Eating Out as Eating In: The Intimate Call of the Contemporary Restaurant Scene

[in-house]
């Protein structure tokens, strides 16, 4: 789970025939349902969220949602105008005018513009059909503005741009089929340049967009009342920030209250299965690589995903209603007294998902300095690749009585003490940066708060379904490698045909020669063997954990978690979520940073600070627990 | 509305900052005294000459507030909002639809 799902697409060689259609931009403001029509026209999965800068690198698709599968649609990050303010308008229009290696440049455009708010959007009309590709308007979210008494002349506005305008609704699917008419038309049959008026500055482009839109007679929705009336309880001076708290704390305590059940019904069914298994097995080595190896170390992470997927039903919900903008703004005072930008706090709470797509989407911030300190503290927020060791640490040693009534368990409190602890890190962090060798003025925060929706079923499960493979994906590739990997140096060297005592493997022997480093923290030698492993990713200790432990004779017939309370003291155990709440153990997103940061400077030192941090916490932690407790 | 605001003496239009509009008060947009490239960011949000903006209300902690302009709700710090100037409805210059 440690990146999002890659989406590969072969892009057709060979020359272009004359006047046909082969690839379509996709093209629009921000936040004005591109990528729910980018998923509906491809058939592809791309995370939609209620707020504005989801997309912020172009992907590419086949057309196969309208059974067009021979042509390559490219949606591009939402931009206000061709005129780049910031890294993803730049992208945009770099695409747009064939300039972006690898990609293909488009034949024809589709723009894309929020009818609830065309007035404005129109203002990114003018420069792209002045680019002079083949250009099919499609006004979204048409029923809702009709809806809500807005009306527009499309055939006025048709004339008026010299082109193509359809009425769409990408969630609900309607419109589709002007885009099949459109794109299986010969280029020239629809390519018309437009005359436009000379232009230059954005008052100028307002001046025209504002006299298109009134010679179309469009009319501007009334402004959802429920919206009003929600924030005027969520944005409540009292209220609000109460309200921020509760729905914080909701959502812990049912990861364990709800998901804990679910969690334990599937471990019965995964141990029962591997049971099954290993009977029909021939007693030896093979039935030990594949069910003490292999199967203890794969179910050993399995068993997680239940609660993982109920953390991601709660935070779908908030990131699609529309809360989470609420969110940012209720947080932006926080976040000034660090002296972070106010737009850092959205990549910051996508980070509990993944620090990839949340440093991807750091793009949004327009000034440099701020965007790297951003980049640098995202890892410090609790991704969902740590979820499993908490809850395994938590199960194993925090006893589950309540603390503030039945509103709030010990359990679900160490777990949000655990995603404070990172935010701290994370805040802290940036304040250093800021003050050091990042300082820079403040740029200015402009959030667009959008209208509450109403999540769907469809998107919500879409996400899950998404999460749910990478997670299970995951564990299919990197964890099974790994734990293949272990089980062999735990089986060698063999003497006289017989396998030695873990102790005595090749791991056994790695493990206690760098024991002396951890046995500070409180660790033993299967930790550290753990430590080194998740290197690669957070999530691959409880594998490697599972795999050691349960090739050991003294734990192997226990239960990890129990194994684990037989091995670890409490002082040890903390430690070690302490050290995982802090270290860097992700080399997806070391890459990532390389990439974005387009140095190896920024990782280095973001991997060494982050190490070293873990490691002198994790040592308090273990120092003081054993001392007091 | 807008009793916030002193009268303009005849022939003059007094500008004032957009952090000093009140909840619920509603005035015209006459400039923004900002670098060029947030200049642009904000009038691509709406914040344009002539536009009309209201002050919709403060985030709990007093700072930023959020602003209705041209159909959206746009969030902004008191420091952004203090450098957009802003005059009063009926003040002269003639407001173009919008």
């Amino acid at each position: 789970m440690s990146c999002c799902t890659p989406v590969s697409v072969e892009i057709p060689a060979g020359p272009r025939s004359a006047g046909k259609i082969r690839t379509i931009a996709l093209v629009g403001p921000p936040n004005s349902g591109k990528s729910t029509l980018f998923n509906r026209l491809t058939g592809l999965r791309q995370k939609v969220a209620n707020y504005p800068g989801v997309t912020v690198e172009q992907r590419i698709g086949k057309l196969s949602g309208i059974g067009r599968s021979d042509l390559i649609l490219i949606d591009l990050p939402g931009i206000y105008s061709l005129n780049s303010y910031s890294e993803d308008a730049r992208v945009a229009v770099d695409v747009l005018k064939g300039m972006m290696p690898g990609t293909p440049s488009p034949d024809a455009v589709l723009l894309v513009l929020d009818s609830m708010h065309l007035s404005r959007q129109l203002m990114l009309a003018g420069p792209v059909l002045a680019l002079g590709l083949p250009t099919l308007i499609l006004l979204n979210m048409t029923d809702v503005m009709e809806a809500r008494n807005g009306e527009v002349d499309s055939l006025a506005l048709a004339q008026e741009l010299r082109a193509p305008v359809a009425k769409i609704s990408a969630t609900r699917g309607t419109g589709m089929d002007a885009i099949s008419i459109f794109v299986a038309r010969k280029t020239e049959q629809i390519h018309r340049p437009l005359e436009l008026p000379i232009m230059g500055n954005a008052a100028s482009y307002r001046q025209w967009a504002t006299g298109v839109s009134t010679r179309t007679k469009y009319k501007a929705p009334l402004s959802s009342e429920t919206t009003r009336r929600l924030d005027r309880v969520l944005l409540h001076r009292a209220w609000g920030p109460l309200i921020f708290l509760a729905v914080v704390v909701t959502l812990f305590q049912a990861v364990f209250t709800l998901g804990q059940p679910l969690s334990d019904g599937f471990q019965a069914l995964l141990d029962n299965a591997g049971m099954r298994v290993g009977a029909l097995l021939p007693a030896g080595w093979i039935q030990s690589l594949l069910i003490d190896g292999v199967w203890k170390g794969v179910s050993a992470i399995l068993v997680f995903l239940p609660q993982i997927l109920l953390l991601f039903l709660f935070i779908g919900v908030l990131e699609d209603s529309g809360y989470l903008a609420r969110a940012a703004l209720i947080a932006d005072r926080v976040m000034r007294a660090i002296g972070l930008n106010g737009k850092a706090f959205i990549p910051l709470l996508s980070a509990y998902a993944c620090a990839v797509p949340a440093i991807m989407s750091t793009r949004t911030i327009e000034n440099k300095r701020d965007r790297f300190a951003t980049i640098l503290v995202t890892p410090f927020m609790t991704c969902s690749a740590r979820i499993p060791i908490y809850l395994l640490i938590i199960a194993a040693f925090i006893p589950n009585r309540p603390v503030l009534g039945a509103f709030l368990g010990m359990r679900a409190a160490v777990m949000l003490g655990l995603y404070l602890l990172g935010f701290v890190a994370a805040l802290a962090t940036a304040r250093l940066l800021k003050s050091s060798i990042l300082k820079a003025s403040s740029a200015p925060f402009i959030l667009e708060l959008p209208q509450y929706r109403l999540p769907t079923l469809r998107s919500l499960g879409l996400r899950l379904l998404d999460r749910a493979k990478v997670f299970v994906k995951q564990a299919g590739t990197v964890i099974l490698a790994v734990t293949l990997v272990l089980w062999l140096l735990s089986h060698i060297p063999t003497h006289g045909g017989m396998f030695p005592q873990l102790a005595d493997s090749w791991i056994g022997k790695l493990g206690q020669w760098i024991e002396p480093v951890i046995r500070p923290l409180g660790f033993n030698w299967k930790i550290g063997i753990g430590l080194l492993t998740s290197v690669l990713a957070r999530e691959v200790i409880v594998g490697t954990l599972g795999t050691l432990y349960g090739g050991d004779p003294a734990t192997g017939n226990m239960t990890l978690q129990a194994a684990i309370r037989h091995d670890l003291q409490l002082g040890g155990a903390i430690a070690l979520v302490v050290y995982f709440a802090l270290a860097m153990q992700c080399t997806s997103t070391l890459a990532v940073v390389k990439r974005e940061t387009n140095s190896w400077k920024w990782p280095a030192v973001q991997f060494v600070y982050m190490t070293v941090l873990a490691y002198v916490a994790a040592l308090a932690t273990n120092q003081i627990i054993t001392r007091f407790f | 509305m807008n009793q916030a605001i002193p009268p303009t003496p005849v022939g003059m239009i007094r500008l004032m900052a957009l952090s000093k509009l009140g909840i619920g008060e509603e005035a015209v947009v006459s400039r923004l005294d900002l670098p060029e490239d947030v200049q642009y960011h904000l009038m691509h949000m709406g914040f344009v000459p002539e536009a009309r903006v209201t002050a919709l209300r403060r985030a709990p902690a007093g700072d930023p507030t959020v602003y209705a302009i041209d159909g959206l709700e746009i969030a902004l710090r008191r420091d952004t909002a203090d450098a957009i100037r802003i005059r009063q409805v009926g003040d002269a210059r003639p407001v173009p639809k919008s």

Anthropology, sociology, and more recently philosophy have produced a number of accounts of food and eating based on the idea that food is essentially, and fundamentally, a cognitive and experiential activity. Mindful of the body and the mind, while aware of social and economic environments, these accounts range from the emotional experience of food, to the many and multifaceted contrasts intrinsic to the nature of food (life and death, raw and cooked, exotic and familiar), and can also incorporate the social and economic dichotomies associated with the selection and consumption of food. This paper stems from the same analytical tradition, but aims at a target that, at least in the academia, is still not sufficiently explored: the experience of fine dining. Specifically, I am interested in the attention that renowned chefs and exclusive restaurant environments are paying to the cognitive, perceptual, and social features of food and eating that are traditionally associated with more modest, familiar, and affordable eating practices. I begin with an analysis of the practical, but also emotional and experiential differences between “eating in” and “eating out.” I then consider three concepts: Terroir, Home, and Kitchen and how they have been appropriated and shaped by the contemporary restaurant scene. It is largely incorrect, I conclude, to regard fine restaurants and cuisine as exclusive, exceptional, or eccentric experiences. One of the current and leading goals of high scale dining is to recall the intimate and familiar dimensions of food and its consumption. Furthermore, I maintain that in addition to recalling the experience of intimacy and familiarity, fine dining is able to “re-invent” it.
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